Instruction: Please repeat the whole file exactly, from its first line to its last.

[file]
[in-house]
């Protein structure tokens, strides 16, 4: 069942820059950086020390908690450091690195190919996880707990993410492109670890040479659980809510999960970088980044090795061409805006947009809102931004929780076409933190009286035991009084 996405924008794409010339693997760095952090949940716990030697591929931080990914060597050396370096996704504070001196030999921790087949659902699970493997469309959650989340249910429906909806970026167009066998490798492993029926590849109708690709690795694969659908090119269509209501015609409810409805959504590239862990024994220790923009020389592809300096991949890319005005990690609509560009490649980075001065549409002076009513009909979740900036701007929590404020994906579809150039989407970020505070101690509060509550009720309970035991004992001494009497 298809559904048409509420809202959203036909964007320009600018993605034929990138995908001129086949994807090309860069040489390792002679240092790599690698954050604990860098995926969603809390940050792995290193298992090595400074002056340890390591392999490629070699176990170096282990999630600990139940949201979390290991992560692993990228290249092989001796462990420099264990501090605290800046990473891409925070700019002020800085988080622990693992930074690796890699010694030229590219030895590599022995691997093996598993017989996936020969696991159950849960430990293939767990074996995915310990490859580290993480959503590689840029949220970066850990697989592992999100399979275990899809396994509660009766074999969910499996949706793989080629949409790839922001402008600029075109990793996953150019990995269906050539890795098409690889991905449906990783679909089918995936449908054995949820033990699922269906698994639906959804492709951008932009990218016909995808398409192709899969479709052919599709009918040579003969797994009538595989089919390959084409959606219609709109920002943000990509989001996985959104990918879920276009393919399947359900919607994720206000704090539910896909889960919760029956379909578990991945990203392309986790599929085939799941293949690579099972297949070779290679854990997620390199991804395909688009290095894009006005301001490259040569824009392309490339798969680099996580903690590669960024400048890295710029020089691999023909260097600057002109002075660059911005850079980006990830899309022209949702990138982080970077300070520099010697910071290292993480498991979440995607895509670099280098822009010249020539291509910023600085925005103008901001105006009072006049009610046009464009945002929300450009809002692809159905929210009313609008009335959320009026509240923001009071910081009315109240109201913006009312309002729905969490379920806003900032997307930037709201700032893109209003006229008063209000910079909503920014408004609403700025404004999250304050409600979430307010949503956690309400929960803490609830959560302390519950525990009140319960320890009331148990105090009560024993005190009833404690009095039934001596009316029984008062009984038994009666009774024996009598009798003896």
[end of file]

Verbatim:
[in-house]
């Protein structure tokens, strides 16, 4: 069942820059950086020390908690450091690195190919996880707990993410492109670890040479659980809510999960970088980044090795061409805006947009809102931004929780076409933190009286035991009084 996405924008794409010339693997760095952090949940716990030697591929931080990914060597050396370096996704504070001196030999921790087949659902699970493997469309959650989340249910429906909806970026167009066998490798492993029926590849109708690709690795694969659908090119269509209501015609409810409805959504590239862990024994220790923009020389592809300096991949890319005005990690609509560009490649980075001065549409002076009513009909979740900036701007929590404020994906579809150039989407970020505070101690509060509550009720309970035991004992001494009497 298809559904048409509420809202959203036909964007320009600018993605034929990138995908001129086949994807090309860069040489390792002679240092790599690698954050604990860098995926969603809390940050792995290193298992090595400074002056340890390591392999490629070699176990170096282990999630600990139940949201979390290991992560692993990228290249092989001796462990420099264990501090605290800046990473891409925070700019002020800085988080622990693992930074690796890699010694030229590219030895590599022995691997093996598993017989996936020969696991159950849960430990293939767990074996995915310990490859580290993480959503590689840029949220970066850990697989592992999100399979275990899809396994509660009766074999969910499996949706793989080629949409790839922001402008600029075109990793996953150019990995269906050539890795098409690889991905449906990783679909089918995936449908054995949820033990699922269906698994639906959804492709951008932009990218016909995808398409192709899969479709052919599709009918040579003969797994009538595989089919390959084409959606219609709109920002943000990509989001996985959104990918879920276009393919399947359900919607994720206000704090539910896909889960919760029956379909578990991945990203392309986790599929085939799941293949690579099972297949070779290679854990997620390199991804395909688009290095894009006005301001490259040569824009392309490339798969680099996580903690590669960024400048890295710029020089691999023909260097600057002109002075660059911005850079980006990830899309022209949702990138982080970077300070520099010697910071290292993480498991979440995607895509670099280098822009010249020539291509910023600085925005103008901001105006009072006049009610046009464009945002929300450009809002692809159905929210009313609008009335959320009026509240923001009071910081009315109240109201913006009312309002729905969490379920806003900032997307930037709201700032893109209003006229008063209000910079909503920014408004609403700025404004999250304050409600979430307010949503956690309400929960803490609830959560302390519950525990009140319960320890009331148990105090009560024993005190009833404690009095039934001596009316029984008062009984038994009666009774024996009598009798003896």